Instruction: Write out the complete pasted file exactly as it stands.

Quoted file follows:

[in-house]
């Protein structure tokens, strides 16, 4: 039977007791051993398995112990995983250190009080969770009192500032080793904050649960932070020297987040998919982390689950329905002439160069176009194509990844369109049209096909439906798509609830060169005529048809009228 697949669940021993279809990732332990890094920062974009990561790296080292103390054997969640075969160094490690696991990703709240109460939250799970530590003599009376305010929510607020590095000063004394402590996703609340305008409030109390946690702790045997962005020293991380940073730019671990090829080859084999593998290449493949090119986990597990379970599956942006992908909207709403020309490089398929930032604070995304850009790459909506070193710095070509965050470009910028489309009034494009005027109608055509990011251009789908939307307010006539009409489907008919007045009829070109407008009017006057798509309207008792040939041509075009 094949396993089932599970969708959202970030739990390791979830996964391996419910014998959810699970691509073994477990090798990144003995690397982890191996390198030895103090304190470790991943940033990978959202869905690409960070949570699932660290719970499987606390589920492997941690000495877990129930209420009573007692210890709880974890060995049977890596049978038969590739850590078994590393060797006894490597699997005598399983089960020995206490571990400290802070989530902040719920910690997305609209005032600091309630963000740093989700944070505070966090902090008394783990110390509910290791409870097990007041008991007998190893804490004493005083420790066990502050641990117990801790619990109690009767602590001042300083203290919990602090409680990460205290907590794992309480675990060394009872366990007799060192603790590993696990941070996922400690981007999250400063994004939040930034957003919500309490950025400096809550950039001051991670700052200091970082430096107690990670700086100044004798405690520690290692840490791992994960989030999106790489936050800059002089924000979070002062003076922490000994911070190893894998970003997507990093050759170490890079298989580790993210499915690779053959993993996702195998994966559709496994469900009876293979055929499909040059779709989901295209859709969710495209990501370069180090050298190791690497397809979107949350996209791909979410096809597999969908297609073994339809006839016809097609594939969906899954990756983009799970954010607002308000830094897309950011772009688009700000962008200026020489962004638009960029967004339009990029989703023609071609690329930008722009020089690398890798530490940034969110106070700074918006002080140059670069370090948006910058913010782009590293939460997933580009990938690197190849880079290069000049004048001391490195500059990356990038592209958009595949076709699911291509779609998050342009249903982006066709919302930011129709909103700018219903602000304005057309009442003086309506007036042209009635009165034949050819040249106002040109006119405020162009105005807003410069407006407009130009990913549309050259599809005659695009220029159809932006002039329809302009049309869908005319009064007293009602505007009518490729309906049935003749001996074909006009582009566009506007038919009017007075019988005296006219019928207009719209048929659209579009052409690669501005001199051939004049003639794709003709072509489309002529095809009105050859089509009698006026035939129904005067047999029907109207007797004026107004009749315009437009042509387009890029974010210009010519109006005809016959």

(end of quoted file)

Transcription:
[in-house]
């Protein structure tokens, strides 16, 4: 039977007791051993398995112990995983250190009080969770009192500032080793904050649960932070020297987040998919982390689950329905002439160069176009194509990844369109049209096909439906798509609830060169005529048809009228 697949669940021993279809990732332990890094920062974009990561790296080292103390054997969640075969160094490690696991990703709240109460939250799970530590003599009376305010929510607020590095000063004394402590996703609340305008409030109390946690702790045997962005020293991380940073730019671990090829080859084999593998290449493949090119986990597990379970599956942006992908909207709403020309490089398929930032604070995304850009790459909506070193710095070509965050470009910028489309009034494009005027109608055509990011251009789908939307307010006539009409489907008919007045009829070109407008009017006057798509309207008792040939041509075009 094949396993089932599970969708959202970030739990390791979830996964391996419910014998959810699970691509073994477990090798990144003995690397982890191996390198030895103090304190470790991943940033990978959202869905690409960070949570699932660290719970499987606390589920492997941690000495877990129930209420009573007692210890709880974890060995049977890596049978038969590739850590078994590393060797006894490597699997005598399983089960020995206490571990400290802070989530902040719920910690997305609209005032600091309630963000740093989700944070505070966090902090008394783990110390509910290791409870097990007041008991007998190893804490004493005083420790066990502050641990117990801790619990109690009767602590001042300083203290919990602090409680990460205290907590794992309480675990060394009872366990007799060192603790590993696990941070996922400690981007999250400063994004939040930034957003919500309490950025400096809550950039001051991670700052200091970082430096107690990670700086100044004798405690520690290692840490791992994960989030999106790489936050800059002089924000979070002062003076922490000994911070190893894998970003997507990093050759170490890079298989580790993210499915690779053959993993996702195998994966559709496994469900009876293979055929499909040059779709989901295209859709969710495209990501370069180090050298190791690497397809979107949350996209791909979410096809597999969908297609073994339809006839016809097609594939969906899954990756983009799970954010607002308000830094897309950011772009688009700000962008200026020489962004638009960029967004339009990029989703023609071609690329930008722009020089690398890798530490940034969110106070700074918006002080140059670069370090948006910058913010782009590293939460997933580009990938690197190849880079290069000049004048001391490195500059990356990038592209958009595949076709699911291509779609998050342009249903982006066709919302930011129709909103700018219903602000304005057309009442003086309506007036042209009635009165034949050819040249106002040109006119405020162009105005807003410069407006407009130009990913549309050259599809005659695009220029159809932006002039329809302009049309869908005319009064007293009602505007009518490729309906049935003749001996074909006009582009566009506007038919009017007075019988005296006219019928207009719209048929659209579009052409690669501005001199051939004049003639794709003709072509489309002529095809009105050859089509009698006026035939129904005067047999029907109207007797004026107004009749315009437009042509387009890029974010210009010519109006005809016959």